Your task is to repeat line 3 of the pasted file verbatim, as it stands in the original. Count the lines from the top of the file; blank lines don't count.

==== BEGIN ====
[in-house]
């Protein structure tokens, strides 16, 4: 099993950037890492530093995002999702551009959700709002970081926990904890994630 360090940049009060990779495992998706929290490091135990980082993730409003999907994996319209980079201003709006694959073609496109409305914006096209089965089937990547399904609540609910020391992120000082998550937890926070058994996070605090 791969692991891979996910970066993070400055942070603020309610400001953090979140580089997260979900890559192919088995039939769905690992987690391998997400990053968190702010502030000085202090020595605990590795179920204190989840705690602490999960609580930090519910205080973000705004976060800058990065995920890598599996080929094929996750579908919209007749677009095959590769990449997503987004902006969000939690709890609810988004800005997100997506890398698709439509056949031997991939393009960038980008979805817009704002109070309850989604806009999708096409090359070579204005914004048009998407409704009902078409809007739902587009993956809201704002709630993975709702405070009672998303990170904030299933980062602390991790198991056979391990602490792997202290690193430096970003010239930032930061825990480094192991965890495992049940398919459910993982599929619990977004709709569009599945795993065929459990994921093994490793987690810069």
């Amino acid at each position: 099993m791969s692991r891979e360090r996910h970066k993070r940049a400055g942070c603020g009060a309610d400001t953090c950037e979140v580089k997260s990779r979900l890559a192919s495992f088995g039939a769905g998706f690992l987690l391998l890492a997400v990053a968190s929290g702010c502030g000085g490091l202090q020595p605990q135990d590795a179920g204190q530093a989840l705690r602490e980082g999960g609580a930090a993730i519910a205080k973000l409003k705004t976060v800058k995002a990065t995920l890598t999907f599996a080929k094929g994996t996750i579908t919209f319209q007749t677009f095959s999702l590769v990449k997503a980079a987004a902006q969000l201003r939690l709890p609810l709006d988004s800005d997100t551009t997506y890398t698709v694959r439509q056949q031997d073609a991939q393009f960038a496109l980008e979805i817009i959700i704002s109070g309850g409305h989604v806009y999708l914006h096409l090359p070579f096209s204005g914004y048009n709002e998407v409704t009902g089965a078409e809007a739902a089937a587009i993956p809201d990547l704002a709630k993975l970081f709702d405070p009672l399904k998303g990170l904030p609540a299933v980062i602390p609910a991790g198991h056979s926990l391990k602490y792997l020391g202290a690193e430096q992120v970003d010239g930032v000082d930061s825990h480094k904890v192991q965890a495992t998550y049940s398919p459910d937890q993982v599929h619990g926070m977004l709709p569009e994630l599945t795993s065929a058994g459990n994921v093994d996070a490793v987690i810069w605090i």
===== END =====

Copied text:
């Amino acid at each position: 099993m791969s692991r891979e360090r996910h970066k993070r940049a400055g942070c603020g009060a309610d400001t953090c950037e979140v580089k997260s990779r979900l890559a192919s495992f088995g039939a769905g998706f690992l987690l391998l890492a997400v990053a968190s929290g702010c502030g000085g490091l202090q020595p605990q135990d590795a179920g204190q530093a989840l705690r602490e980082g999960g609580a930090a993730i519910a205080k973000l409003k705004t976060v800058k995002a990065t995920l890598t999907f599996a080929k094929g994996t996750i579908t919209f319209q007749t677009f095959s999702l590769v990449k997503a980079a987004a902006q969000l201003r939690l709890p609810l709006d988004s800005d997100t551009t997506y890398t698709v694959r439509q056949q031997d073609a991939q393009f960038a496109l980008e979805i817009i959700i704002s109070g309850g409305h989604v806009y999708l914006h096409l090359p070579f096209s204005g914004y048009n709002e998407v409704t009902g089965a078409e809007a739902a089937a587009i993956p809201d990547l704002a709630k993975l970081f709702d405070p009672l399904k998303g990170l904030p609540a299933v980062i602390p609910a991790g198991h056979s926990l391990k602490y792997l020391g202290a690193e430096q992120v970003d010239g930032v000082d930061s825990h480094k904890v192991q965890a495992t998550y049940s398919p459910d937890q993982v599929h619990g926070m977004l709709p569009e994630l599945t795993s065929a058994g459990n994921v093994d996070a490793v987690i810069w605090i």